When you’re discouraged or feeling the weight of other people’s choices, having a good support system definitely helps. Having other foster parent friends, attending your local Foster Parent Association monthly meetings, support groups. Sometimes you just need to vent, but there’s always someone that’s able to bring you back around. Having contact with the birth mom has been such an encouragement which was a surprise at first. She’s reached out a couple times just to say, “I want you all to know, without y’all I would have completely been devastated not to know she was safe.” So that has been helpful. As a mom, being able to know your kid is safe, being able to put a face to the experience, is powerful. You would want to know who has your child; it’s that little bit of reassurance that they’re safe and they’re going to be okay. 

Man and woman stand with five young girls.
Kendal’s family. Photo shared with permission of Kendal and biological mother post-reunification.

How can I support the child welfare system? 

There are so many ways you can support all the people that work hard within the child welfare system even if you’re not a foster parent. Lindsey also talked about the ways to advocate for children in foster care on a previous #FosterFridayLive. 

  • Volunteer as a Guardian Ad Litem. You can do that through your Guardian’s Office in most counties or in Richland County through the Federal CASA program.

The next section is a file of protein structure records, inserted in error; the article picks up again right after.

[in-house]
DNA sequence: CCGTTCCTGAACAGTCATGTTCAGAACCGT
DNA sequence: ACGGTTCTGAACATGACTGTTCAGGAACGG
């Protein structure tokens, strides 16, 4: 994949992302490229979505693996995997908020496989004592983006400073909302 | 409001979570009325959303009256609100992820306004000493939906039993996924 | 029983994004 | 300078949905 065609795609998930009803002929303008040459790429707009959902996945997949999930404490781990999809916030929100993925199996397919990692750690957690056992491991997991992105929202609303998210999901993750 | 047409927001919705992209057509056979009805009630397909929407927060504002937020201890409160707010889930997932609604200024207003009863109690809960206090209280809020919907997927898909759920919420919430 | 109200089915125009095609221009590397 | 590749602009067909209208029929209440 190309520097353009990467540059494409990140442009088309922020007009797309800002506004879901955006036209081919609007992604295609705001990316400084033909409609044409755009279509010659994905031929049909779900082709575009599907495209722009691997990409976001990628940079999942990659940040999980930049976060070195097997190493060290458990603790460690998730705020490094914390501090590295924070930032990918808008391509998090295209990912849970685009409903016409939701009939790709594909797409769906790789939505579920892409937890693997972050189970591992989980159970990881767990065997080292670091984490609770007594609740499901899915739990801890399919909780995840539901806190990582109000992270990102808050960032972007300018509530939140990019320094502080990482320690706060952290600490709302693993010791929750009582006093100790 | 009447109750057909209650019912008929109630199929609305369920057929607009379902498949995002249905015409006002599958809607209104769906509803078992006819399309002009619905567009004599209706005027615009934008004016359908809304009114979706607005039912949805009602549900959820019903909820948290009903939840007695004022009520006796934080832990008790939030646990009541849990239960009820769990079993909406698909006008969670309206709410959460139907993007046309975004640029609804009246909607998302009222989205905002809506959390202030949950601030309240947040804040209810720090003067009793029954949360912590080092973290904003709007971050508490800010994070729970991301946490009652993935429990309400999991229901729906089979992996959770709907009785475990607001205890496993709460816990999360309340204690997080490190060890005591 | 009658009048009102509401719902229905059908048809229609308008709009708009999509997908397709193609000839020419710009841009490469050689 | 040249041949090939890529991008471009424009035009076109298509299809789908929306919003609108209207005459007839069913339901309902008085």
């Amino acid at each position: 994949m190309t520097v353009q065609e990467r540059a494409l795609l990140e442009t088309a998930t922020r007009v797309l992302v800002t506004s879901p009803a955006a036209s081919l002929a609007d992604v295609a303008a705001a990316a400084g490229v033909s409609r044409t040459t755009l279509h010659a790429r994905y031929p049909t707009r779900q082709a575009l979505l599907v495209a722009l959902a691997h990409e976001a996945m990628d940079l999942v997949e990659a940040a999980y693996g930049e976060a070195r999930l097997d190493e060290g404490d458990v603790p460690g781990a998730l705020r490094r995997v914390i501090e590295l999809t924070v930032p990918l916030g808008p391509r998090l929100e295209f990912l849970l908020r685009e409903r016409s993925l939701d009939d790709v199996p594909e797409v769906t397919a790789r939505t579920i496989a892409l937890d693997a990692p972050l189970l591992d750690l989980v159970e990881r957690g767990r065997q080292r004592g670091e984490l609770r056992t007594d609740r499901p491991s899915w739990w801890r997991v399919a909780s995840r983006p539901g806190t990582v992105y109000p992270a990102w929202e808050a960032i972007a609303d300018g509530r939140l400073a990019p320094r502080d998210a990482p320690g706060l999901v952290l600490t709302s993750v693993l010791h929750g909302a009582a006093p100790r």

• Bring snacks or lunch to your county office or private agency office for case workers as appreciation for their hard work serving children and families. You can do this as an individual or as a group.
  • Fund or fill a snack cart or bring crafts and activities for children waiting in DSS offices. Gift cards to fast food restaurants are helpful too so that case workers can feed children who are taken into care, being transported, or waiting for a visit.  
  • Sponsor a DSS visitation space. Small groups, ministries, or churches can fund and create comfortable, enjoyable spaces for families to meet in at their local DSS Office.
Kaley
Kaley
Kaley has been a foster parent since 2017. Kaley, Bob, and their dog Rosie currently reside in Greenwood, SC. As Director of SC Operations for Care2Foster, Kaley focuses on recruiting and supporting families as they take their next steps learning more about foster care. She is passionate about supporting foster families with authenticity, vulnerability, and hope. She is also President of Greenwood Foster Parent Association.